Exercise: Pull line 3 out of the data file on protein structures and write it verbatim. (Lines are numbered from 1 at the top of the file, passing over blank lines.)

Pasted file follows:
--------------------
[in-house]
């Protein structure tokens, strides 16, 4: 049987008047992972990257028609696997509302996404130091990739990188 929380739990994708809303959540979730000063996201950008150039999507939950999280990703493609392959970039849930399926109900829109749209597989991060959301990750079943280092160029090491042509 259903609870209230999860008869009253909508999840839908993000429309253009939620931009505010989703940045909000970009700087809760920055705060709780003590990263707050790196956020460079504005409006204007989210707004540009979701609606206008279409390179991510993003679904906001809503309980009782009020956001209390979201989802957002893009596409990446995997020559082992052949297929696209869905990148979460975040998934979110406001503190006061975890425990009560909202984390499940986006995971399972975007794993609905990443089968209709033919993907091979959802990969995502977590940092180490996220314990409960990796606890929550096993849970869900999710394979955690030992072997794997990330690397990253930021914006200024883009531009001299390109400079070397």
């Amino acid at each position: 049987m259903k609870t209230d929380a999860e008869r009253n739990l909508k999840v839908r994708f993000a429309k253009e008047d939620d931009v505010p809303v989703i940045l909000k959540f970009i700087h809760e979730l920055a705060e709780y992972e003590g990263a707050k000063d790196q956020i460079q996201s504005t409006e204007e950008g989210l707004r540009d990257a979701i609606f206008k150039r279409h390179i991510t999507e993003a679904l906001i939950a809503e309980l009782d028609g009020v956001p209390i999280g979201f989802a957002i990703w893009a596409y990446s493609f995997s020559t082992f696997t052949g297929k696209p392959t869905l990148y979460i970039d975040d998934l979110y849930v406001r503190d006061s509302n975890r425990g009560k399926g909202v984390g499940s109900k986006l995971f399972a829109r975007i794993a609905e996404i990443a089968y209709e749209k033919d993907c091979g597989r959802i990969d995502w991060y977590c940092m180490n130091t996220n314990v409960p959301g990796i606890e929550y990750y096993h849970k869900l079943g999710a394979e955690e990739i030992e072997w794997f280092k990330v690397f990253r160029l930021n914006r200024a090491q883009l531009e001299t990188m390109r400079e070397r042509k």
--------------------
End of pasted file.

């Amino acid at each position: 049987m259903k609870t209230d929380a999860e008869r009253n739990l909508k999840v839908r994708f993000a429309k253009e008047d939620d931009v505010p809303v989703i940045l909000k959540f970009i700087h809760e979730l920055a705060e709780y992972e003590g990263a707050k000063d790196q956020i460079q996201s504005t409006e204007e950008g989210l707004r540009d990257a979701i609606f206008k150039r279409h390179i991510t999507e993003a679904l906001i939950a809503e309980l009782d028609g009020v956001p209390i999280g979201f989802a957002i990703w893009a596409y990446s493609f995997s020559t082992f696997t052949g297929k696209p392959t869905l990148y979460i970039d975040d998934l979110y849930v406001r503190d006061s509302n975890r425990g009560k399926g909202v984390g499940s109900k986006l995971f399972a829109r975007i794993a609905e996404i990443a089968y209709e749209k033919d993907c091979g597989r959802i990969d995502w991060y977590c940092m180490n130091t996220n314990v409960p959301g990796i606890e929550y990750y096993h849970k869900l079943g999710a394979e955690e990739i030992e072997w794997f280092k990330v690397f990253r160029l930021n914006r200024a090491q883009l531009e001299t990188m390109r400079e070397r042509k």